"MAN [going towards steps]. Well, good-night, comrade, and thank you. You did me a good turn to-night, and I'm obliged to you. Maybe I'll be able to do as much for you when the small rise up and the big fall down . . . when we all change places at the rising [waves his hand and disappears] of the Moon."-The Rising of the Moon 
The Rising of the Moon by Lady Gregory is a play concerning patriotism and struggle for freedom in the background of Ireland political history involving two characters- one the disguised ballad singer and the other the sergeant in search of a run away prisoner. The Rising of the Moon carries a title well chosen from a popular ballad for the Irish Revolutionary who would relay round at the precise moment for same undertaking. Fenian poet John Keegan Casey composed his well known ballad with the following lines:
“Who would follow in their footsteps at the Rising of the moon”

Biographical and Autobiographical Writing in English Text: Preview of It's Journey

Biographical and autobiographical prose is more or less true-to-life stories and often bears great literary merits. They pervade the world of history, philosophy, psychology, ideology, propaganda, untold mysteries, confessions, criticism, travelogues etc. These works are conventionally classified into factual writing and fictional writing, or simply, true and semi true. The present essay deals with biography and autobiography and its truthfulness and literary merits. As a descriptive term, biography and autobiography is completely meaningless, since all story is beyond eyewitnesses when it first appears. Further, if one takes it as applying to all modern perceptions, one soon discovers that they differ so much among themselves that any simple definition of the school will exclude a number of important lies. One perception will emphasize close reading, another symbol, another morality, another psychology, sociology, and till another mythical as of criticism.

Now coming to the terminology into better introspection, the fertile of English biography emerged in the late eighteenth century, the century in which the terms "biography" and "autobiography" entered the English lexicon. The word autobiography was first used deprecatingly by William Taylor in 1797 in the English periodical the Monthly Review, when he suggested the word as a hybrid but condemned it as 'pedantic'; but its next recorded use was in its present sense by Robert Southey in 1809. The form of autobiography however goes back to antiquity. Biographers generally rely on a wide variety of documents and viewpoints; an autobiography, however, may be based entirely on the writer's memory.

A TO Z Literary Principles from History of English Literature: Note 103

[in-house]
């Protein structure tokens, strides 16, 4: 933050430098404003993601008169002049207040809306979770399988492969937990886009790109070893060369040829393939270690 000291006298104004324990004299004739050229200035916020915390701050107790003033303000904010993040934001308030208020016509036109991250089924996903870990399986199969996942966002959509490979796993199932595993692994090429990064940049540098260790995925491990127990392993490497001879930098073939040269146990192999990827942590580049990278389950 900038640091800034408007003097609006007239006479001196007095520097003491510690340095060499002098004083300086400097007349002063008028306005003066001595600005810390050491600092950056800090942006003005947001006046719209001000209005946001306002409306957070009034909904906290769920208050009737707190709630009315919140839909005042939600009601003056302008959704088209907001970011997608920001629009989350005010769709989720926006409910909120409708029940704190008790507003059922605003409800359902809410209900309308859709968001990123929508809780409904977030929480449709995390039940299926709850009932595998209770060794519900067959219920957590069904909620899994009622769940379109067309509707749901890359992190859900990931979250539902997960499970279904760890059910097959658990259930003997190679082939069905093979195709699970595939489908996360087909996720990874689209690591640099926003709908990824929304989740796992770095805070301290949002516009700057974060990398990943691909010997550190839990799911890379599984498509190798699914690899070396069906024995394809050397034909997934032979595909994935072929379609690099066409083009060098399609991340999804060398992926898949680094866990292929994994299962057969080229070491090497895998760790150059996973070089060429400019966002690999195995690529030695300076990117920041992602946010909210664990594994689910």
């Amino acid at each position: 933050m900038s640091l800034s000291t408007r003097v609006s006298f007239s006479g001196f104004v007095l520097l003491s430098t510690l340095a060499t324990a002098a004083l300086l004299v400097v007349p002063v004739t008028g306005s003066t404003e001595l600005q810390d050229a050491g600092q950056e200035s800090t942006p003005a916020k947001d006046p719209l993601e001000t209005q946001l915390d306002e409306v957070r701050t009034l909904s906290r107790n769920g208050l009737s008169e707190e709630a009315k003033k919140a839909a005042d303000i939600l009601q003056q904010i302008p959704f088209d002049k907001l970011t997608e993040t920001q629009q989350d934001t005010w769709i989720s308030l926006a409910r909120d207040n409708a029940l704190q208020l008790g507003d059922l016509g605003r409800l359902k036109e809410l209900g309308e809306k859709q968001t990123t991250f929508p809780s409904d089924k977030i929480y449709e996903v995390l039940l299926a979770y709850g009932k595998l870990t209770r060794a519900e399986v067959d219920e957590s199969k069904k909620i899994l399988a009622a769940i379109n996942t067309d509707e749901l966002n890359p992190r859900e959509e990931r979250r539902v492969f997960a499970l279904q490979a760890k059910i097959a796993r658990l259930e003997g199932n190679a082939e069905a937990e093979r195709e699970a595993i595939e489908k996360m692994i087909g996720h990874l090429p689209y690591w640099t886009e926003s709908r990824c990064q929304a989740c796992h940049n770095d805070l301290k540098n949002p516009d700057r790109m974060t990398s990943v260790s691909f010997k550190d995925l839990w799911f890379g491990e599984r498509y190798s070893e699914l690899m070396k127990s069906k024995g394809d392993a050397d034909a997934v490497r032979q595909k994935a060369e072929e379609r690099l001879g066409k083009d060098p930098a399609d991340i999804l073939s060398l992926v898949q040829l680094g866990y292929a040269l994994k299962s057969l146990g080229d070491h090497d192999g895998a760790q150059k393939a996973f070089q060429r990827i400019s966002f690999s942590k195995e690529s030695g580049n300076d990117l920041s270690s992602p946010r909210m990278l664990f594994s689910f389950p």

A Set of Objective Questions & AnswersUGC NET ENGLISH QUESTION BANK

1.Oxymoron: A figure of speech made up of two seemingly opposite words.

2. John Dryden’s poems that describe the political and social events of the Restoration period: Astraea Redux, in celebration of Charles II’s return to the English throne and Annus Mirabilis giving a spirited account of the great fire in London . The title Annus Mirabilis means the wonders of the year .

3. Absalom and Achitophel: Dryden wrote Absalom and Achitophel. It is a political satire in the form of allegory. The historical figures hidden under the Biblical characters referred to in the title are Charles II, the Duke of York and the Earl of Shaftsbury.

4. Allusion: A passing reference to something outside of a literary work.

5. Restoration: Restoration indicates the restoration of monarchy. Charles II was restored the throne of England after a period of Puritan vale.

Significance of the Dumb Scene (Act III Sc. III) in John Galsworthy’s "Justice"

In John Galsworthy’s play Justice the exercise of social injustice in the name of legal justice has been criticized. And in the dramatic action of the Dumb Scene (Act III Sc. III)  of his play, Galsworthy has portrayed the deep agency of a sensitive prisoner kept in a solitary confinement. With a cudgel in hand here Galsworthy is merciless in his criticism of prison administration that treats prisoners not as humans but as dumb inhabitants of dungeon.


Roman Mob in William Shakespeare's "Julius Caesar" is Itself a Character

Introduction:

 In the group of Shakespearean  Roman plays, Julius Caesar remains an epic making work and like Coriolanus, their other theatrical play, Julius Caesar also has a strong opening scene of a crowd in commotion. In fact, the presence of Roman Crowd in their various characteristics can be felt throughout the play of Julius Caesar. However, it is in the opening scene and in the forum scene that they are actively instrumental in mounding the course of the play. Let us now have a close look of their characteristics under the following heads.